Many people have asked for a simple answer to the question: Does the Bible say that sexual activity between two people of the same sex is always a sin? This question is near the heart of the division of opinion in our church because Christians who are faithful to God's Word give different answers. Among other responses that could be mentioned, some say the teaching of the Bible is clear and condemns such activities as sinful, while some say that the verses in the Bible usually cited do not apply to a love relationship between two consenting adults in a committed relationship. In this matter the ELCA needs to continue in prayerful study of Scripture with one another.


Boldly on display for all to see is the attack on the authority of Scripture that is at the heart of the homosexualist assault. The equivocation on display reveals a deeper divide over fundamental issues of doctrine, biblical authority, and ecclesiology.

In past statements, the ELCA has defined marriage as "a lifelong covenant of faithfulness between a man and a woman." And the task force itself said that same-sex unions are "quite distinct from and in no way equivalent to marriage."

Are you following along? Marriage is the cleaving together of a man and a woman, but "in good conscience" some can hold that sodomy is dandy as long as it is part of a "commited relationship." Hmm, how can you stand on both sides of that divide?

In the end, the task force designed a non-policy. Effectively, they said that ELCA churches should "continue under the standards regarding sexual conduct for rostered leaders" as previously set forth in its governing documents, but that, "as a pastoral response to the deep divisions among us, this church may choose to refrain from disciplining those who in good conscience, and for the sake of outreach, ministry, and the commitment to continuing dialogue, call or approve partnered gay or lesbian candidates whom they believe to be otherwise in compliance with [the church's expectations] and to refrain from disciplining those rostered people so approved and called."

In other words, the solution to the problem is to simultaneously maintain and ignore church policies and governing principles. That's a long, long way from, "Here I stand, I can do none other--God help me."

Are You Safer?

According to a paper released by the National Intelligence Council, the CIA director's think tank, Iraq could become a major training ground for terrorists.

Mr. Bush has described the Iraq war as the central front in the "war on terror," but the chaos there has also created a potential haven for terrorists.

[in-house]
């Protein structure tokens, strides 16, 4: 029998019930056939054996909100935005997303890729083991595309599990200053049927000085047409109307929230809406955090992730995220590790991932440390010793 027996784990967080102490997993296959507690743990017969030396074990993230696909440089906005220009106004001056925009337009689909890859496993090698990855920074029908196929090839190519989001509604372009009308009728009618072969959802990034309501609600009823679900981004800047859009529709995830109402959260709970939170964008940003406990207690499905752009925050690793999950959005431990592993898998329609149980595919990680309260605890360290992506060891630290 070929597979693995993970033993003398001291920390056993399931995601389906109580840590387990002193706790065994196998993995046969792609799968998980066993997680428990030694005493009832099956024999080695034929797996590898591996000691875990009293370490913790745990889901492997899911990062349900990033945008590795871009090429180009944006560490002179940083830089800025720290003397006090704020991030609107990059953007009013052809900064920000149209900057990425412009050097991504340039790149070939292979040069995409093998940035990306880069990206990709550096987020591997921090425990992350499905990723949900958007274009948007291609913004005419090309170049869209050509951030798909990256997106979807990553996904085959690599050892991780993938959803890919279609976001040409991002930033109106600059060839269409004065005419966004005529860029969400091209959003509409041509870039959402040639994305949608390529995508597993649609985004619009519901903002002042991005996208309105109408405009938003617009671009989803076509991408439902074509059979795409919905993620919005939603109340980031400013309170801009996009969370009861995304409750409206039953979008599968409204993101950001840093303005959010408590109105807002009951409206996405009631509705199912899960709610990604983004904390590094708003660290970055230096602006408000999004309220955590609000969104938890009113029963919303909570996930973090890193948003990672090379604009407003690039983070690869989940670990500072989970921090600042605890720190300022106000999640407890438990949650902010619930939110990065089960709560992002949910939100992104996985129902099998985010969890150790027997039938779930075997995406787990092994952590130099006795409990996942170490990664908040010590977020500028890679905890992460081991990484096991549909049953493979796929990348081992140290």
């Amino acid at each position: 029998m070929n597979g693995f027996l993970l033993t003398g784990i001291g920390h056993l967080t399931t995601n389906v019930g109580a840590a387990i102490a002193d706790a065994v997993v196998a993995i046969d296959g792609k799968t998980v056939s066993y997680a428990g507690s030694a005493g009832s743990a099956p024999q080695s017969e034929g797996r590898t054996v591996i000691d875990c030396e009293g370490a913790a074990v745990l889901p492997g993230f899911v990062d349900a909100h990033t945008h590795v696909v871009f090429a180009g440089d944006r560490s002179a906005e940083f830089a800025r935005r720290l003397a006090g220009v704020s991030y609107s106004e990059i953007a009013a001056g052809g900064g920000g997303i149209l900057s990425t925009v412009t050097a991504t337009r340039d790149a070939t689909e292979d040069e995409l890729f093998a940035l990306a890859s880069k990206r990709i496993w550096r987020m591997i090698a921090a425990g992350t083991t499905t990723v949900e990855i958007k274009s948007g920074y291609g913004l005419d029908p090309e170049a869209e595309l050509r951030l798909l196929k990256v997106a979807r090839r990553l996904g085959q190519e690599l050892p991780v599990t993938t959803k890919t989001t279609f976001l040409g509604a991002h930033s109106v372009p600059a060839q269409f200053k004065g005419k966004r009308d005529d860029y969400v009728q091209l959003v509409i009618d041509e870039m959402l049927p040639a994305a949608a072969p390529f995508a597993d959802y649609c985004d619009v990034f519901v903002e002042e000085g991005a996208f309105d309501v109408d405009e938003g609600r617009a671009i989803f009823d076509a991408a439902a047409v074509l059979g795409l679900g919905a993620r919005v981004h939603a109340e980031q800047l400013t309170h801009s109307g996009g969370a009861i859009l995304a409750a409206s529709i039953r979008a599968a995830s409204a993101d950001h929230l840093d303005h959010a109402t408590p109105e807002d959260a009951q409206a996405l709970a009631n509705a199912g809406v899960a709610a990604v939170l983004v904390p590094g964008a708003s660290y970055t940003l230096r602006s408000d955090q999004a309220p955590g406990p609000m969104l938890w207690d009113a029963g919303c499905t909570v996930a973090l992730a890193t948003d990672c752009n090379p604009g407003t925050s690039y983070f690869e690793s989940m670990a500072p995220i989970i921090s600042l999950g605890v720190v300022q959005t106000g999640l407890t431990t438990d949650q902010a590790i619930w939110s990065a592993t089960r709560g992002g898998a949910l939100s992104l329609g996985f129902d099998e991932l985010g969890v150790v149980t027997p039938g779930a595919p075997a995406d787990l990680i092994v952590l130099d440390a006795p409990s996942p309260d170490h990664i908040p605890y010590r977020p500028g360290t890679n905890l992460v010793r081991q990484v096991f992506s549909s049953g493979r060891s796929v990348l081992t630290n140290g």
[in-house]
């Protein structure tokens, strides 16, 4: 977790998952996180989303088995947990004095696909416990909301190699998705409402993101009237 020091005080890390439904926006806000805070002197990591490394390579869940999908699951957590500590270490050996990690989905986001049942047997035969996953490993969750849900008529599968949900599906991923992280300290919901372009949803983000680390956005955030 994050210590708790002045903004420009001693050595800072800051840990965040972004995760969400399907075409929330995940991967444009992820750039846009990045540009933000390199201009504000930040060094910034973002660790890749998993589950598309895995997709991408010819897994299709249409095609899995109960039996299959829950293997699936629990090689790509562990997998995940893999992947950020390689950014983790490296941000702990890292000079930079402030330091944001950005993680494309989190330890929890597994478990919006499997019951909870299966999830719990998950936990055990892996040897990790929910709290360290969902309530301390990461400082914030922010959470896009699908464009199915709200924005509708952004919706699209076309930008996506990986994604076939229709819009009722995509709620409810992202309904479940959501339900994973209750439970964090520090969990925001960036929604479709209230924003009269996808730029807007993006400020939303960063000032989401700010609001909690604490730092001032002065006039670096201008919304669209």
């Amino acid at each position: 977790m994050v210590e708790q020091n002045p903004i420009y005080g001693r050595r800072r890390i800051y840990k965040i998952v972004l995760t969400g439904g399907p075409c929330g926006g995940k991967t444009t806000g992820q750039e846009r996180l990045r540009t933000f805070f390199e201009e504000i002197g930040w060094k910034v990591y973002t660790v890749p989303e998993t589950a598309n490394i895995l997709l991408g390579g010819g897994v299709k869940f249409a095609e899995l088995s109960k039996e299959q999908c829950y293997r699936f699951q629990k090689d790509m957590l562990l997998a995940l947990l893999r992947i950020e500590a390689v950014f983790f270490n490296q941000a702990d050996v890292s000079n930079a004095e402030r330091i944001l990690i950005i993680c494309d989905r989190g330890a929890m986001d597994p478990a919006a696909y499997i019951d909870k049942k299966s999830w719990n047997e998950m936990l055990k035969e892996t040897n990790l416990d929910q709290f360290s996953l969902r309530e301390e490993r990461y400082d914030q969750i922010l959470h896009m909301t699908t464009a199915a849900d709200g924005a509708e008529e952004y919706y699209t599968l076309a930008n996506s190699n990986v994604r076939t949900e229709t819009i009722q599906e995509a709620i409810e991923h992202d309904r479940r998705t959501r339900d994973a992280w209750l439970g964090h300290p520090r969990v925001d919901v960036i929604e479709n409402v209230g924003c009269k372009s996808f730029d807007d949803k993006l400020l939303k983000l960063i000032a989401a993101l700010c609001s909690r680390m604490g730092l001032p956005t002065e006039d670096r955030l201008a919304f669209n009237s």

Before the war, the president said that, "A free Iraq can be a source of hope for all the Middle East. Instead of threatening its neighbors and harboring terrorists, Iraq can be an example of progress and prosperity in a region that needs both."

Unfortunately, the peace, love, and prosperity promised by the "cakewalk" crowd hasn't materialized just yet (perhaps it has been shuttled out of the country along with those phantom WMDs!). Indeed, chaos is increasingly the order of the day in Iraq.

According to the NIC report, "Iraq has joined the list of conflicts -- including the Israeli-Palestinian stalemate, and independence movements in Chechnya, Kashmir, Mindanao in the Philippines, and southern Thailand -- that have deepened solidarity among Muslims and helped spread radical Islamic ideology."

Despite the feigned shock and surprise that an "insurgency" has been birthed in Iraq, all of this was predictable. On the eve of war, Pat Buchanan wrote, "a U.S. army in Baghdad will ignite calls for jihad from Morocco to Malaysia." Pat went on to say that, "to democratize, defend and hold Iraq together, U.S. troops will be tied down for decades. Yet, terrorist attacks in liberated Iraq seem as certain as in liberated Afghanistan." (As an aside, thoughtful conservatives abandoned the Republican Party in 2000 to cast a vote for Pat--but the GOP didn't need our 15 votes.)

So, in retropsect, who was right about the war? Buchanan, or the Krauthammer-Perle-Kristol-Frum-Adelman-Goldberg-Wolfowitz-Feith echo chamber?

Silly Baptists

Baptist ethicist Richard Land (for more on Land click here and here) has written an advice column to George Bush encouraging him to "stay the course." Far from being a Machiavellian, Land says that Bush is a man of principle and Biblical conviction, driven by the desire to unite faith and practice. Land writes:

President George W. Bush is known for sticking with the positions he has developed thoughtfully and prayerfully. As the Bush administration begins its second term, it is my prayer that the president will stay the course he plotted during his first four years in the White House...

Why is the president so hard to distract from his message? Because his beliefs are a matter of heartfelt conviction, not political convenience. He sincerely believes he is in the White House for a greater purpose. At the 2002 National Prayer Breakfast, Bush said, “Faith gives the assurance that our lives and our history have a moral design.”

The president’s positions are principled. His positions are matters of the heart, not driven by the winds of public opinion or media pressure. He appreciates the biblical truth that there should be a direct correlation between one’s faith and daily life.